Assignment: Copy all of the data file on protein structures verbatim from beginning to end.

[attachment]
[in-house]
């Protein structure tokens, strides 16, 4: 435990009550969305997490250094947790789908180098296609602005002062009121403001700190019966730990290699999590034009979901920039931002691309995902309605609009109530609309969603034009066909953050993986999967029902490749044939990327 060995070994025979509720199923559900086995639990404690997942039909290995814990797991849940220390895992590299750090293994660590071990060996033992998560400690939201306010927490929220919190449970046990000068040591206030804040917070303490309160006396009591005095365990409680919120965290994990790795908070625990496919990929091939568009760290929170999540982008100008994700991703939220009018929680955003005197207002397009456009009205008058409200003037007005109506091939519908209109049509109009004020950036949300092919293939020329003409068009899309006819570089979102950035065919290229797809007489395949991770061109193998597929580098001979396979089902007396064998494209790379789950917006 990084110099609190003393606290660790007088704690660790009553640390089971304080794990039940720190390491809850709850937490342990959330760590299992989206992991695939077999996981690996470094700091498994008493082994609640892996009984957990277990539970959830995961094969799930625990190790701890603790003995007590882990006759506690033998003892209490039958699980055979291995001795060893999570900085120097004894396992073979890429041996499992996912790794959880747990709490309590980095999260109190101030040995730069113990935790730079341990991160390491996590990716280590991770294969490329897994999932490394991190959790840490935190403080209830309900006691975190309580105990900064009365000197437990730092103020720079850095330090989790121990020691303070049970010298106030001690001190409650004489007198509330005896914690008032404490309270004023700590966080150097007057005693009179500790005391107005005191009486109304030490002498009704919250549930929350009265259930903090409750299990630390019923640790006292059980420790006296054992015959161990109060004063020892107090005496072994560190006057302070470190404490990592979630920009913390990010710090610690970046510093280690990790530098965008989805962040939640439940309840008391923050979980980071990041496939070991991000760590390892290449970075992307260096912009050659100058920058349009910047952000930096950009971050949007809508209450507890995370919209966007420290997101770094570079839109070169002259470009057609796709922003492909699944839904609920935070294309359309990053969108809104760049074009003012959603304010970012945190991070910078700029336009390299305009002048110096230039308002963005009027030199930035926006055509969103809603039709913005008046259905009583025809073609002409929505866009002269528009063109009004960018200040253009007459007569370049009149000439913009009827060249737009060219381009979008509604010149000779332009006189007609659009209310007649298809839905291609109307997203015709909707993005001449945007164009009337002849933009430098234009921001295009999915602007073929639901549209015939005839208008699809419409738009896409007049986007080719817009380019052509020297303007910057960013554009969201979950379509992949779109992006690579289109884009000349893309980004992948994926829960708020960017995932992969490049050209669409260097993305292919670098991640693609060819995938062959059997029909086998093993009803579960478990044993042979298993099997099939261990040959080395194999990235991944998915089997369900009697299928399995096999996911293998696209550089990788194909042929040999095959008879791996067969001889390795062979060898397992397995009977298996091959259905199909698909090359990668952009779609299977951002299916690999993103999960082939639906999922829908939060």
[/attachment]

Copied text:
[in-house]
């Protein structure tokens, strides 16, 4: 435990009550969305997490250094947790789908180098296609602005002062009121403001700190019966730990290699999590034009979901920039931002691309995902309605609009109530609309969603034009066909953050993986999967029902490749044939990327 060995070994025979509720199923559900086995639990404690997942039909290995814990797991849940220390895992590299750090293994660590071990060996033992998560400690939201306010927490929220919190449970046990000068040591206030804040917070303490309160006396009591005095365990409680919120965290994990790795908070625990496919990929091939568009760290929170999540982008100008994700991703939220009018929680955003005197207002397009456009009205008058409200003037007005109506091939519908209109049509109009004020950036949300092919293939020329003409068009899309006819570089979102950035065919290229797809007489395949991770061109193998597929580098001979396979089902007396064998494209790379789950917006 990084110099609190003393606290660790007088704690660790009553640390089971304080794990039940720190390491809850709850937490342990959330760590299992989206992991695939077999996981690996470094700091498994008493082994609640892996009984957990277990539970959830995961094969799930625990190790701890603790003995007590882990006759506690033998003892209490039958699980055979291995001795060893999570900085120097004894396992073979890429041996499992996912790794959880747990709490309590980095999260109190101030040995730069113990935790730079341990991160390491996590990716280590991770294969490329897994999932490394991190959790840490935190403080209830309900006691975190309580105990900064009365000197437990730092103020720079850095330090989790121990020691303070049970010298106030001690001190409650004489007198509330005896914690008032404490309270004023700590966080150097007057005693009179500790005391107005005191009486109304030490002498009704919250549930929350009265259930903090409750299990630390019923640790006292059980420790006296054992015959161990109060004063020892107090005496072994560190006057302070470190404490990592979630920009913390990010710090610690970046510093280690990790530098965008989805962040939640439940309840008391923050979980980071990041496939070991991000760590390892290449970075992307260096912009050659100058920058349009910047952000930096950009971050949007809508209450507890995370919209966007420290997101770094570079839109070169002259470009057609796709922003492909699944839904609920935070294309359309990053969108809104760049074009003012959603304010970012945190991070910078700029336009390299305009002048110096230039308002963005009027030199930035926006055509969103809603039709913005008046259905009583025809073609002409929505866009002269528009063109009004960018200040253009007459007569370049009149000439913009009827060249737009060219381009979008509604010149000779332009006189007609659009209310007649298809839905291609109307997203015709909707993005001449945007164009009337002849933009430098234009921001295009999915602007073929639901549209015939005839208008699809419409738009896409007049986007080719817009380019052509020297303007910057960013554009969201979950379509992949779109992006690579289109884009000349893309980004992948994926829960708020960017995932992969490049050209669409260097993305292919670098991640693609060819995938062959059997029909086998093993009803579960478990044993042979298993099997099939261990040959080395194999990235991944998915089997369900009697299928399995096999996911293998696209550089990788194909042929040999095959008879791996067969001889390795062979060898397992397995009977298996091959259905199909698909090359990668952009779609299977951002299916690999993103999960082939639906999922829908939060």